PancreasCHIP - A diagnostic tool for Inheritable Pancreatic Disease

Period of Performance: 03/01/2015 - 02/29/2016

$266K

Phase 1 SBIR

Recipient Firm

P2d, Inc.
Cincinnati, OH 45242
Principal Investigator
Principal Investigator

Abstract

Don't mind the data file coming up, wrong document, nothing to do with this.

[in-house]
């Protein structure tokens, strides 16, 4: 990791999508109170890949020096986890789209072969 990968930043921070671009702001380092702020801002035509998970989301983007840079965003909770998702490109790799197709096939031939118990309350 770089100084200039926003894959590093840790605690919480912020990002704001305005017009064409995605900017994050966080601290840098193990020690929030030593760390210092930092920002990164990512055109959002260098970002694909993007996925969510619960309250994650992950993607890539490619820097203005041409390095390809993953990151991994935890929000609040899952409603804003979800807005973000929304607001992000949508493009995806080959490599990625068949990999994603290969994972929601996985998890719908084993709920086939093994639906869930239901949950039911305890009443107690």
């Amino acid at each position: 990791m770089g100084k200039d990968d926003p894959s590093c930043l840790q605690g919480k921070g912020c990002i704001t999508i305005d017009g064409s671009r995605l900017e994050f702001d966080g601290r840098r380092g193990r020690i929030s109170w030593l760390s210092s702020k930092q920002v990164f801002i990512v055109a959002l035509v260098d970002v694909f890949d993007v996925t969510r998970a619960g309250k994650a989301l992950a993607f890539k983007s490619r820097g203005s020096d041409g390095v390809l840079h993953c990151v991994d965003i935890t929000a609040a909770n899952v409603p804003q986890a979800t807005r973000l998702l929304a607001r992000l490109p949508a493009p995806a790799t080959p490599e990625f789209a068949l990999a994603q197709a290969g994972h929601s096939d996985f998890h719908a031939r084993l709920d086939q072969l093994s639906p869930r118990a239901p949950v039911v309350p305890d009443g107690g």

DESCRIPTION (provided by applicant): Pancreatitis is a painful condition that may become recurrent or chronic in genetically susceptible individuals. Patients with pancreatitis suffer multiple hospital admissions, pain episodes, addiction to pain medications, and psychosocial stressors by missing school by the child and work by family members. As an important underlying etiology of pancreatitis, genetic factors are becoming an integral component of diagnostic algorithms. In order to translate recent advances into opportunities to improve clinical care, we propose to develop a high- throughput gene chip that identifies mutations in the genes that cause the most common forms of inherited syndromes of pancreatitis. In this Phase I application, we will test the technical merit of a gene sequencing platform that is customized to patients with pancreatitis, which we call the PancreasCHIP. Our Specific Aim in this Phase I application is to determine the accuracy of the PancreasCHIP to sequence the target genes. We will pursue this aim by testing two hypotheses. First, we hypothesize that the PancreasCHIP sequences the target genes at >99% accuracy. In preliminary studies, we analyzed the nucleotide composition of the 6 target genes and designed a one-step TruSeq multiplex platform to generate amplicons for all exons and target intron-exon boundaries, with >99% coverage. We will generate amplicons in healthy subjects (serving as controls) and compare chip readouts with known sequences. Second, we hypothesize that the PancreasCHIP identifies mutations in patients with pancreatitis. To this end, we will examine whether the sequence output produced by the PancreasCHIP detects insertions, deletions, or indels in DNA of patients with chronic (familial) pancreatitis. Collectively, these experiments will validate the technical merits of PancreasCHIP, and will position us for future experiments to further bench-test the assay and develop an automated detection algorithm in a future Phase-II application. Ultimately, our goal is to bring the customized sequencing platform to full use in the clinic to readily facilitate diagnostics and personalized care of patients with pancreatic diseases.